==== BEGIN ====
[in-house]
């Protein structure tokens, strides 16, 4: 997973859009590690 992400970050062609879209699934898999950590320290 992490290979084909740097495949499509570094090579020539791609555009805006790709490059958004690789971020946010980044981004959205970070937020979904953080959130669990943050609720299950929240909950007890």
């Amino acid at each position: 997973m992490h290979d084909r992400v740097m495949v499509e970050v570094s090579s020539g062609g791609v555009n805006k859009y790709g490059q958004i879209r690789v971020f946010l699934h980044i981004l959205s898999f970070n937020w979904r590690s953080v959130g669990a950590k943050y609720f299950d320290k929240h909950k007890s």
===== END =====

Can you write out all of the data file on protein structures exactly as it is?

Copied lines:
[in-house]
């Protein structure tokens, strides 16, 4: 997973859009590690 992400970050062609879209699934898999950590320290 992490290979084909740097495949499509570094090579020539791609555009805006790709490059958004690789971020946010980044981004959205970070937020979904953080959130669990943050609720299950929240909950007890």
């Amino acid at each position: 997973m992490h290979d084909r992400v740097m495949v499509e970050v570094s090579s020539g062609g791609v555009n805006k859009y790709g490059q958004i879209r690789v971020f946010l699934h980044i981004l959205s898999f970070n937020w979904r590690s953080v959130g669990a950590k943050y609720f299950d320290k929240h909950k007890s």